Villain play out Dominus of Fealty, which is one nasty combo with Orcish Bloodpainter. Thankfully I have Oblivion Ring to take care of the big guy - and then Goldmeadow Harrier. Villain plays out Mulldrifter, a second Orcish Bloodpainter, and then takes down my Goldmeadow Harrier. I play out a second and third Guardian Seraph, and two Ornithopters chump block. Threaten grabs one of my Angels and then sacrifices it to the Bloodpainter. I come back with Heartwood Storyteller and villain concedes.
Analysis: I didn't get either of the new creatures going in this one, but they were both pretty threatening. Villain took out the Harrier immediately, and concedes as soon as I cast Heartwood Storyteller. Let's play another game or two and see if we can get these guys some action.
Game 6 vs Ramp/Landfall Elves
I start off with Goldmeadow Harrier into Qasali Pridemage. Villain spends his first two turns casting Llanowar Elves, but I'm able to send both creatures - he doesn't have any profitable blocks. I add Heartwood Storyteller to my army along with Gaddock Teeg, while my opponent spends some time casting another Llanowar Elves along with Oran-Rief, the Vastwood.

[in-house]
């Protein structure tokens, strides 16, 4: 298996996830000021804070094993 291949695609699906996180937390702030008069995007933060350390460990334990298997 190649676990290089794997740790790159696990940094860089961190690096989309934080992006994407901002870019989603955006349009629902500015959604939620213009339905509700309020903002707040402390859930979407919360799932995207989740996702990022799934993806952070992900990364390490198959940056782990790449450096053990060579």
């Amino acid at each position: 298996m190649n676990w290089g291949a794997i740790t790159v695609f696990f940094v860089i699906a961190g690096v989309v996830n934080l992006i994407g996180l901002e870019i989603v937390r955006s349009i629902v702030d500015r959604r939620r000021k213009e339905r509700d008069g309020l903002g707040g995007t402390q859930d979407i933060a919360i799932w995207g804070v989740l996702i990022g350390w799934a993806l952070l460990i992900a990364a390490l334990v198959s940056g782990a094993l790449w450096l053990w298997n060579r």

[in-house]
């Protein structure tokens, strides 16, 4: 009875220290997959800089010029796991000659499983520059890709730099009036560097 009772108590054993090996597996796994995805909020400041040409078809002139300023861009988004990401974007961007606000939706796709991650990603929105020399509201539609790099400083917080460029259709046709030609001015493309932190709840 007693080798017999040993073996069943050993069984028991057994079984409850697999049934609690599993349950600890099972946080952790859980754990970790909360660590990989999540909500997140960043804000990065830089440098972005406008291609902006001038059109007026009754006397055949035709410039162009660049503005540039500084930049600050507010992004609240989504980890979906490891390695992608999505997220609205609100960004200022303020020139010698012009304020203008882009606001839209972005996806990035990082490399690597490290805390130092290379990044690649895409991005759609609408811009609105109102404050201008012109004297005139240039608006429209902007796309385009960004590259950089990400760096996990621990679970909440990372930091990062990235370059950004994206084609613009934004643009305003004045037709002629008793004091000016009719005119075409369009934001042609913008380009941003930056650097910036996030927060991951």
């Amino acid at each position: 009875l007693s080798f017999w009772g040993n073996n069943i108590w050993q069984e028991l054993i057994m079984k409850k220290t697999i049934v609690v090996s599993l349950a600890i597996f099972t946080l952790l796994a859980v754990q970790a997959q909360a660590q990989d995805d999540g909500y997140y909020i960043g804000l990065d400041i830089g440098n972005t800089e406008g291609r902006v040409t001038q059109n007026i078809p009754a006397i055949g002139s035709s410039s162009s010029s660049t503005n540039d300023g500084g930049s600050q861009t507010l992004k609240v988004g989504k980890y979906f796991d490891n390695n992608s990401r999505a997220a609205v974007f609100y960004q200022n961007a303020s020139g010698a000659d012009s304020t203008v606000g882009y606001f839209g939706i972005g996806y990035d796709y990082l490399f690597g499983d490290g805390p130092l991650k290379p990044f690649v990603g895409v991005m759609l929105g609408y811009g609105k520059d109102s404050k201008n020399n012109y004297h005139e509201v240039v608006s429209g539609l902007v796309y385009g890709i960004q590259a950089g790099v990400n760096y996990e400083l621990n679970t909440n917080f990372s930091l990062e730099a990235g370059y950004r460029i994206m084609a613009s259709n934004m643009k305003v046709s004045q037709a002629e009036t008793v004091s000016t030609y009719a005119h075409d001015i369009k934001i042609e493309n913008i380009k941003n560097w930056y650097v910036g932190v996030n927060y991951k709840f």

I get in there for some damage, and then Villain taps out for Rampaging Baloths. I use Oblivion Ring to take out the Baloths and attack for the win.
Analysis: It's a bummer I had to give my opponent a card with Oblivion Ring to take down the Baloths, but it's certainly better than facing down a gigantic group of creatures. I felt a little better when he revealed his hand afterwards: Rampant Growth, Harrow, Abundance, and Beastmaster Ascension. Heartwood Storyteller may not have drawn me any cards in this one, but it certainly made my opponent's hand a lot crappier!
Game 7 vs Orzhov Something
Villains plays Mourning Thrull and Leonin Sun Standard - but that's about it. I get True Believer, Qasali Pridemage, Gaddock Teeg, and Windborn Muse. I attack a bunch of times and there's not much he can do about it.
Analysis: Not much to say about this one.
Game 8 vs MGA
I play out Goldmeadow Harrier and Gaddock Teeg, Villain casts Silhana Ledgewalker and powers her up with Moldervine Cloak. I bring out Windborn Muse and Guardian Seraph. Villain attacks and I double block, I guess he didn't see that one coming? He concedes.